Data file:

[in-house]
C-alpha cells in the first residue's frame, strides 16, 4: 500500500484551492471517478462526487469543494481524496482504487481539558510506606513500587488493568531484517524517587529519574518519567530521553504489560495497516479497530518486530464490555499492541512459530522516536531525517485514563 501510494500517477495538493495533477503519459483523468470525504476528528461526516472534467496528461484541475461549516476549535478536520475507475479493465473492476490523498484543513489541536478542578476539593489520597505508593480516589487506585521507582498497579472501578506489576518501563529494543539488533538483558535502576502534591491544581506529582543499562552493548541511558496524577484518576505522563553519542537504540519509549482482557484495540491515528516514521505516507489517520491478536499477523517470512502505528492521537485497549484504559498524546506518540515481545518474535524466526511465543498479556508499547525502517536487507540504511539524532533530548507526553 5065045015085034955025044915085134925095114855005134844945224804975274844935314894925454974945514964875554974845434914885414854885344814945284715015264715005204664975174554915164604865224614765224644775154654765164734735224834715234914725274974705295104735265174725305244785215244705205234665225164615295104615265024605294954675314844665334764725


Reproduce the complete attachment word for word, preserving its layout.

[in-house]
C-alpha cells in the first residue's frame, strides 16, 4: 500500500484551492471517478462526487469543494481524496482504487481539558510506606513500587488493568531484517524517587529519574518519567530521553504489560495497516479497530518486530464490555499492541512459530522516536531525517485514563 501510494500517477495538493495533477503519459483523468470525504476528528461526516472534467496528461484541475461549516476549535478536520475507475479493465473492476490523498484543513489541536478542578476539593489520597505508593480516589487506585521507582498497579472501578506489576518501563529494543539488533538483558535502576502534591491544581506529582543499562552493548541511558496524577484518576505522563553519542537504540519509549482482557484495540491515528516514521505516507489517520491478536499477523517470512502505528492521537485497549484504559498524546506518540515481545518474535524466526511465543498479556508499547525502517536487507540504511539524532533530548507526553 5065045015085034955025044915085134925095114855005134844945224804975274844935314894925454974945514964875554974845434914885414854885344814945284715015264715005204664975174554915164604865224614765224644775154654765164734735224834715234914725274974705295104735265174725305244785215244705205234665225164615295104615265024605294954675314844665334764725